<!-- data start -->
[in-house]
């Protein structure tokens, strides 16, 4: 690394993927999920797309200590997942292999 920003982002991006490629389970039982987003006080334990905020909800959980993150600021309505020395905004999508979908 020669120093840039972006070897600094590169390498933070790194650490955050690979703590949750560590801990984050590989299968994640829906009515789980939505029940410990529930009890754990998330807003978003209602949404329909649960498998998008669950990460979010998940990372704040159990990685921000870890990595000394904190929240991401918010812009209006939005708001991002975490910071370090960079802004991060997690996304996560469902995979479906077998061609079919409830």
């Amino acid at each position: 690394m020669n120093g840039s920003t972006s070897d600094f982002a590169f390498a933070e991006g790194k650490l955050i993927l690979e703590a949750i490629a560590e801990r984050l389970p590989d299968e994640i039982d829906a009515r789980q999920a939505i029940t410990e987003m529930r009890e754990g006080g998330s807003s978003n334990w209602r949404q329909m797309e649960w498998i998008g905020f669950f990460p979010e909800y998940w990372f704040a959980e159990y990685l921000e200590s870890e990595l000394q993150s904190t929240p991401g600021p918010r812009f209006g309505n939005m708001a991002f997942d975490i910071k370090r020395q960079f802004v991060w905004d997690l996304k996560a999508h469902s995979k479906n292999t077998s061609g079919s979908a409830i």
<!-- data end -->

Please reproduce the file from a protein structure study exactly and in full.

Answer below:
[in-house]
């Protein structure tokens, strides 16, 4: 690394993927999920797309200590997942292999 920003982002991006490629389970039982987003006080334990905020909800959980993150600021309505020395905004999508979908 020669120093840039972006070897600094590169390498933070790194650490955050690979703590949750560590801990984050590989299968994640829906009515789980939505029940410990529930009890754990998330807003978003209602949404329909649960498998998008669950990460979010998940990372704040159990990685921000870890990595000394904190929240991401918010812009209006939005708001991002975490910071370090960079802004991060997690996304996560469902995979479906077998061609079919409830």
């Amino acid at each position: 690394m020669n120093g840039s920003t972006s070897d600094f982002a590169f390498a933070e991006g790194k650490l955050i993927l690979e703590a949750i490629a560590e801990r984050l389970p590989d299968e994640i039982d829906a009515r789980q999920a939505i029940t410990e987003m529930r009890e754990g006080g998330s807003s978003n334990w209602r949404q329909m797309e649960w498998i998008g905020f669950f990460p979010e909800y998940w990372f704040a959980e159990y990685l921000e200590s870890e990595l000394q993150s904190t929240p991401g600021p918010r812009f209006g309505n939005m708001a991002f997942d975490i910071k370090r020395q960079f802004v991060w905004d997690l996304k996560a999508h469902s995979k479906n292999t077998s061609g079919s979908a409830i």